The students were all adults, mostly couples.  None of them had skied before.  This made me feel better.  Not that I wanted to compete with anyone but the ski lessons with my dad were sure to come in handy.  As the day unfolded, I noticed the other students were falling down, skiing in a wedge (skis in a triangle pattern), their poles going in all directions, or going really slow.  One woman from Mexico City was saying in Spanish, "Make it stop! No! No! NO! I do not want to do thiiissssss!" 

The woman slid down the mountain, picking up speed, and like an out of control 18-wheeler with a blow-out going down a steep decline, she fell fast and hard.  YARD SALE! (This is what skiers say when we see ski equipment (skis/poles) scattered all over the hill).  I quickly skied down to her and then out of nowhere, I hockey-stopped (a quick parallel turn where your skis swoop together and you stop suddenly). I bent down to see if she was ok and she said she was fine but embarrassed and wanted to quit.  I felt bad for her.

As I was about to ski down to the rest of the group, I saw my instructor looking at me with a sly grin.  As I approached, he asked loudly, "Where did THAT come from?!"  I realized, "Oh wow! He's right. My dad taught me that. I have not done in years!"  I looked the instructor and said, "I have skied before but it has been seven years since my last time. Things are starting to come back to me now. Weird, huh?" He smiled and laughed, his white teeth sparkling with delight, "No! That is a gooooood thing! Awesome, duude! Awesome! Now, let's see what you can really do!"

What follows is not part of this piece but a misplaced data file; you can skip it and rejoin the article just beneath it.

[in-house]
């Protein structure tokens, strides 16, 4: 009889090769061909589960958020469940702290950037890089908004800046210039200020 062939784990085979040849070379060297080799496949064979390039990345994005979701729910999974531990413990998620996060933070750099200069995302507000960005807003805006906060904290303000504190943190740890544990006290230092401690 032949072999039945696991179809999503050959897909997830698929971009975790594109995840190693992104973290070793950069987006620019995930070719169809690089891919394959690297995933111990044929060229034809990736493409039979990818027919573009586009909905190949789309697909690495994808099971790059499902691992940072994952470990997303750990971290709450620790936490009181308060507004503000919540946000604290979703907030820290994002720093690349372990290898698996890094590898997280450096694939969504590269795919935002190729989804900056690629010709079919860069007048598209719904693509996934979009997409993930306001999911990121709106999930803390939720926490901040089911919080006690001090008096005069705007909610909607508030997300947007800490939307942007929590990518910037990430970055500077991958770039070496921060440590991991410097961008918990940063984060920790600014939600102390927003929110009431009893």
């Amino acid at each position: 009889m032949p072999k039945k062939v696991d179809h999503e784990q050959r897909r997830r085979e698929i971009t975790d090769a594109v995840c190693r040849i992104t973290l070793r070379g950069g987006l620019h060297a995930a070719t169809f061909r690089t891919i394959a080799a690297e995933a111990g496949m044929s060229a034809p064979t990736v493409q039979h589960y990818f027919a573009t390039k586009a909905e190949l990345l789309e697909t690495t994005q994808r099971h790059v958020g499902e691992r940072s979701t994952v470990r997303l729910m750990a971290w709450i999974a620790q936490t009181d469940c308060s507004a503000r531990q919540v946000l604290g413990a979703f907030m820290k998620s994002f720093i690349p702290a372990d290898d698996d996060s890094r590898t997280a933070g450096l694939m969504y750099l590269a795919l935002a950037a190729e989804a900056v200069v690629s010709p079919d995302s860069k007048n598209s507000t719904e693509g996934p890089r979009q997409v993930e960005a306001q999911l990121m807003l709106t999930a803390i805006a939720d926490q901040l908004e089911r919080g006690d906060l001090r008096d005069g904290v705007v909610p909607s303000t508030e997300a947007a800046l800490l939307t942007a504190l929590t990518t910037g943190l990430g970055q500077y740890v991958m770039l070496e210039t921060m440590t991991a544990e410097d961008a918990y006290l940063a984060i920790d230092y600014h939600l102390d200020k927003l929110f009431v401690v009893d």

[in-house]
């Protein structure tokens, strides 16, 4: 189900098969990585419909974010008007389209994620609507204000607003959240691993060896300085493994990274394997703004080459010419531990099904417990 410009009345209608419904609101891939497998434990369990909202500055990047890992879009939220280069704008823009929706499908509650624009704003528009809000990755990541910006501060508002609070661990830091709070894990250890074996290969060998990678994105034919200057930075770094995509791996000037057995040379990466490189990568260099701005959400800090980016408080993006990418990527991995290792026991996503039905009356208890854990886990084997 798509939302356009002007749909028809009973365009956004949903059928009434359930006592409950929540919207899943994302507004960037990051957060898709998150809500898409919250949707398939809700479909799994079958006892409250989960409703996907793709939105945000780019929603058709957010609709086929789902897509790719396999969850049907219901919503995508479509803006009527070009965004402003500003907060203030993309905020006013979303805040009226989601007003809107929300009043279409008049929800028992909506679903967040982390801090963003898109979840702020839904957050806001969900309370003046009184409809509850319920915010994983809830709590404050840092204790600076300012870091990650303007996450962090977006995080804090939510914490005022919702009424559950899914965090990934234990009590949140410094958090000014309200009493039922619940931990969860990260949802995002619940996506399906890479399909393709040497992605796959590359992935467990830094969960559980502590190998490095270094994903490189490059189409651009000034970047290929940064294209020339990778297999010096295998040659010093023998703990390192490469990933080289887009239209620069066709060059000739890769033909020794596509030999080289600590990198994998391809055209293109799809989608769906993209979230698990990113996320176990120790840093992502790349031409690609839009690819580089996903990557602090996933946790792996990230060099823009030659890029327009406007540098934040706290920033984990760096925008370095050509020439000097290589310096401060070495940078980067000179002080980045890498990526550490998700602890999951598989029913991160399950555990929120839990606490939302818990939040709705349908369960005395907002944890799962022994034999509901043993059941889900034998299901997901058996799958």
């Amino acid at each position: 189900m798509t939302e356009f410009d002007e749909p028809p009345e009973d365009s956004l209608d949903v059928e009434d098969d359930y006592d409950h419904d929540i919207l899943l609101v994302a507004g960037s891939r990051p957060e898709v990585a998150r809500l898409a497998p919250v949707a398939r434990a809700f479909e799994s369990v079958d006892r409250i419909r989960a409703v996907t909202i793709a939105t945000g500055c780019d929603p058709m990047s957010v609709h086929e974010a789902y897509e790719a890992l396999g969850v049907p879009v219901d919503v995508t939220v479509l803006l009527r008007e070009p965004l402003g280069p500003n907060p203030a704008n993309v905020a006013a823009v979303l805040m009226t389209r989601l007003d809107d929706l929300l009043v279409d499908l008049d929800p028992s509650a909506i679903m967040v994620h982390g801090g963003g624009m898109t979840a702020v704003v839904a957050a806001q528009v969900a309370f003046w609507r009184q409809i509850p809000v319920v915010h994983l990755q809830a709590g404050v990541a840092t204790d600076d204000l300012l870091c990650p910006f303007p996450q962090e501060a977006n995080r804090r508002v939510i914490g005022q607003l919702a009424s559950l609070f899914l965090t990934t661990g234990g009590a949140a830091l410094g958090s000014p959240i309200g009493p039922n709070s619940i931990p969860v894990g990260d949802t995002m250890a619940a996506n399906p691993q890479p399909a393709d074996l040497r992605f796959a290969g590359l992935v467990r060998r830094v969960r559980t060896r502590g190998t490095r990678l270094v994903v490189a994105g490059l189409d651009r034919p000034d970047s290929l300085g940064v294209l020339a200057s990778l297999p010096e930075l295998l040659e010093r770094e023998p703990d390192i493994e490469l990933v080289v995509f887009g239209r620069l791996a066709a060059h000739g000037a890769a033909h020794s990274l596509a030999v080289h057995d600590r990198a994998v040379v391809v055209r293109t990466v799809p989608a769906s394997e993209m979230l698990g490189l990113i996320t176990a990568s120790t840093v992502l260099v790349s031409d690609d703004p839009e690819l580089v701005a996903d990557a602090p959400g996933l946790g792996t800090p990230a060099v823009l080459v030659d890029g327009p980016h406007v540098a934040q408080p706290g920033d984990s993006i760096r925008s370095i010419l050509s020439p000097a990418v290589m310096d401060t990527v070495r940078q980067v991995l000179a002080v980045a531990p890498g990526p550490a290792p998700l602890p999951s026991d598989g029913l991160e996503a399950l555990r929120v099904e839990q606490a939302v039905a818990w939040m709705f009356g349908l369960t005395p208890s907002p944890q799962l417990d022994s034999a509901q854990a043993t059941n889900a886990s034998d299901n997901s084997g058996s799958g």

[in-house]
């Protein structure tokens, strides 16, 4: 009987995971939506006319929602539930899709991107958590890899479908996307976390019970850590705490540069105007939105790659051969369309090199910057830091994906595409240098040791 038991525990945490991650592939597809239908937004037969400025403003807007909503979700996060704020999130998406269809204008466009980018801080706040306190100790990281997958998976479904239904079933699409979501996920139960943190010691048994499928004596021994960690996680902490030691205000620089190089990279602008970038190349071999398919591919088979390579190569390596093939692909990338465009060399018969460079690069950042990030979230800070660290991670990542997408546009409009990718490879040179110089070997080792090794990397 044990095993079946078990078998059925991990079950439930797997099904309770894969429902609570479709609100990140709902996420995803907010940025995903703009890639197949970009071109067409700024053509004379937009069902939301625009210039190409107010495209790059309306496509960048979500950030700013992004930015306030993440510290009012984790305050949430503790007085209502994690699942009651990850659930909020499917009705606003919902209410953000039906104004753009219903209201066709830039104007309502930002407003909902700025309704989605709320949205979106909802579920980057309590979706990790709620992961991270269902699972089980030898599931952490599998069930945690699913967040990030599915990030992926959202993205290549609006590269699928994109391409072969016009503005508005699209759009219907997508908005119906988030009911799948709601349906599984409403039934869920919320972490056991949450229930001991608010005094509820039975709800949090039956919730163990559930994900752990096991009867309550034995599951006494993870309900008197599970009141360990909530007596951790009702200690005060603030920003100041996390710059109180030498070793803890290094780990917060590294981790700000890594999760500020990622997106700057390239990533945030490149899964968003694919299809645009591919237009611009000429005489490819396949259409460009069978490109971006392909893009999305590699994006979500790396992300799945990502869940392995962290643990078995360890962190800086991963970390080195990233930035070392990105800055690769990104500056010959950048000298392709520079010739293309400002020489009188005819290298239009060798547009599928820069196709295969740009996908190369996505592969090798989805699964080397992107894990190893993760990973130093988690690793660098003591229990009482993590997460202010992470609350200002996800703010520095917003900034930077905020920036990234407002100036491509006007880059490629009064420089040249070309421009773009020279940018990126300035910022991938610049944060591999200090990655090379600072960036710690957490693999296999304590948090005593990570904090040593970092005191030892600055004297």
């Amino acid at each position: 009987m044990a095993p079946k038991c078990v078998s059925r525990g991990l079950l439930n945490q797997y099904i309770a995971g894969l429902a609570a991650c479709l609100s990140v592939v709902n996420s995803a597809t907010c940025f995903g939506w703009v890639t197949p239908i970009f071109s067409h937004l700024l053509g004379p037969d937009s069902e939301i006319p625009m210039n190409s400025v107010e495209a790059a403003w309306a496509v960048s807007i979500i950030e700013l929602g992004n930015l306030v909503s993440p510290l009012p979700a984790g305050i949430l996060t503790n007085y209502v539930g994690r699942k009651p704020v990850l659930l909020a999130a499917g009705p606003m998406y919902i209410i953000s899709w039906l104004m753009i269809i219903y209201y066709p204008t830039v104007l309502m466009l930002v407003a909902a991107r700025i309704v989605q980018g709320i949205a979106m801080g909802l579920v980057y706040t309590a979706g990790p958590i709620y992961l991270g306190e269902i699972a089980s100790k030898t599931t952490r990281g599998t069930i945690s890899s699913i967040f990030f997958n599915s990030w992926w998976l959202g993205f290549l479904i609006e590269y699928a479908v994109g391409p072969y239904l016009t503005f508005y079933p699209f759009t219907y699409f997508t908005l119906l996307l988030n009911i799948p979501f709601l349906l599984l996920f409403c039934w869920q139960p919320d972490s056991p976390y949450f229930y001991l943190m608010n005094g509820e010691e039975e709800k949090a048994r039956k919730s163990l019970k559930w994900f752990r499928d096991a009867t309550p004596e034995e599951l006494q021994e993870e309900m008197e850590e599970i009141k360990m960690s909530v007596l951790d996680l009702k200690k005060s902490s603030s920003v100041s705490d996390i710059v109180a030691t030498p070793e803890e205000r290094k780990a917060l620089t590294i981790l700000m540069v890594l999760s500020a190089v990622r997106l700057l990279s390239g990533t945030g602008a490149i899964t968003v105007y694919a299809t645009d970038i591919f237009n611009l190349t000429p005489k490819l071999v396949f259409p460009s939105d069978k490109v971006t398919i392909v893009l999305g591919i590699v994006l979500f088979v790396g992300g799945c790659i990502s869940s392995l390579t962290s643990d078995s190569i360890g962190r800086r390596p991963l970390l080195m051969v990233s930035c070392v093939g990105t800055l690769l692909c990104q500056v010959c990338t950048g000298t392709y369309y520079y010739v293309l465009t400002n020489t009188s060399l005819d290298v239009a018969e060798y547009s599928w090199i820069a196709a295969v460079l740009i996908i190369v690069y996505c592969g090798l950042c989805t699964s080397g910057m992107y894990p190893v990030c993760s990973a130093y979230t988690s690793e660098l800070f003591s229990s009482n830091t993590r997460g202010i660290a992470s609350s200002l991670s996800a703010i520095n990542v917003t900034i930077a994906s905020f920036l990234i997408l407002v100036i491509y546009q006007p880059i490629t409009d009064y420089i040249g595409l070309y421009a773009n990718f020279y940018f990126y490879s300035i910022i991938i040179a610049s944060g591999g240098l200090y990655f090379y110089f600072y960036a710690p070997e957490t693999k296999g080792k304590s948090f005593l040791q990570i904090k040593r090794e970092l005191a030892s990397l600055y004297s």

By the end of the day, I am telling you, I felt like I had skied every day since that first day in Norway.  Something unlocked in my body and mind.  My legs, my arms, and whole body found their rhythm.  I felt like I was born to  ski. 

After 1996, I did not ski again until 2005.  Unlike the first Colorado trip, I found myself with 25 extra pounds on my body.  My cardiovascular capacity was non-existent.  I was 29 years old, about to be 30 in a couple of months but I felt like I was 99.  Unlike the success of my '96 visit, this time around was awful, especially in the first days.  Every time I fell, my ski pants would pop open and I had to struggled to fasten them.  My heart thumped like it was pumping mud.  I was sweaty, tired, frustrated, and I felt fat.  Despite being able to "get my ski legs back" eventually, the '05 Breckenridge trip was an epic fail.  As I was packing my skis up the day before flying back to DC, I said "Forget it.  I am not doing this anymore."

When I turned 30, I experienced something I can only describe as life-changing.  I was 155 pounds, wore a size 12/14, my blood pressure was 150/90.  My doctor advised me to lose "at least 15 pounds" on at least two occasions.  For a while, I ignored her advice.  I avoided mirrors and every huff and puff I exerted walking up and down stairs was conveniently forgotten.  I ate McDonald's, Taco Bell, Pizza Hut, and Ben and Jerry's every day.